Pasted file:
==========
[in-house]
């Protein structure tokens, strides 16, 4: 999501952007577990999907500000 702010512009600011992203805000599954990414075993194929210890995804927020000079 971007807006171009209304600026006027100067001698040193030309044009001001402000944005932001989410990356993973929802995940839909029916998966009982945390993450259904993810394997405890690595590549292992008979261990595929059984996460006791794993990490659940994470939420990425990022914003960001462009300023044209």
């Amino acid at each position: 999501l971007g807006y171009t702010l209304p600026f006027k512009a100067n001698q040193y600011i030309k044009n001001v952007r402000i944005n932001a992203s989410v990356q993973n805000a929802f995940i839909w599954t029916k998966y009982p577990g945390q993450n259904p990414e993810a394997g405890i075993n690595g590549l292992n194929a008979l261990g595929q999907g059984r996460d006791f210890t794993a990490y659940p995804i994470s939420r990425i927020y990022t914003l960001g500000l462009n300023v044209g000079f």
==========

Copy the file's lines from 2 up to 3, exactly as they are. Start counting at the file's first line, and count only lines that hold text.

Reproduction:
């Protein structure tokens, strides 16, 4: 999501952007577990999907500000 702010512009600011992203805000599954990414075993194929210890995804927020000079 971007807006171009209304600026006027100067001698040193030309044009001001402000944005932001989410990356993973929802995940839909029916998966009982945390993450259904993810394997405890690595590549292992008979261990595929059984996460006791794993990490659940994470939420990425990022914003960001462009300023044209």
């Amino acid at each position: 999501l971007g807006y171009t702010l209304p600026f006027k512009a100067n001698q040193y600011i030309k044009n001001v952007r402000i944005n932001a992203s989410v990356q993973n805000a929802f995940i839909w599954t029916k998966y009982p577990g945390q993450n259904p990414e993810a394997g405890i075993n690595g590549l292992n194929a008979l261990g595929q999907g059984r996460d006791f210890t794993a990490y659940p995804i994470s939420r990425i927020y990022t914003l960001g500000l462009n300023v044209g000079f």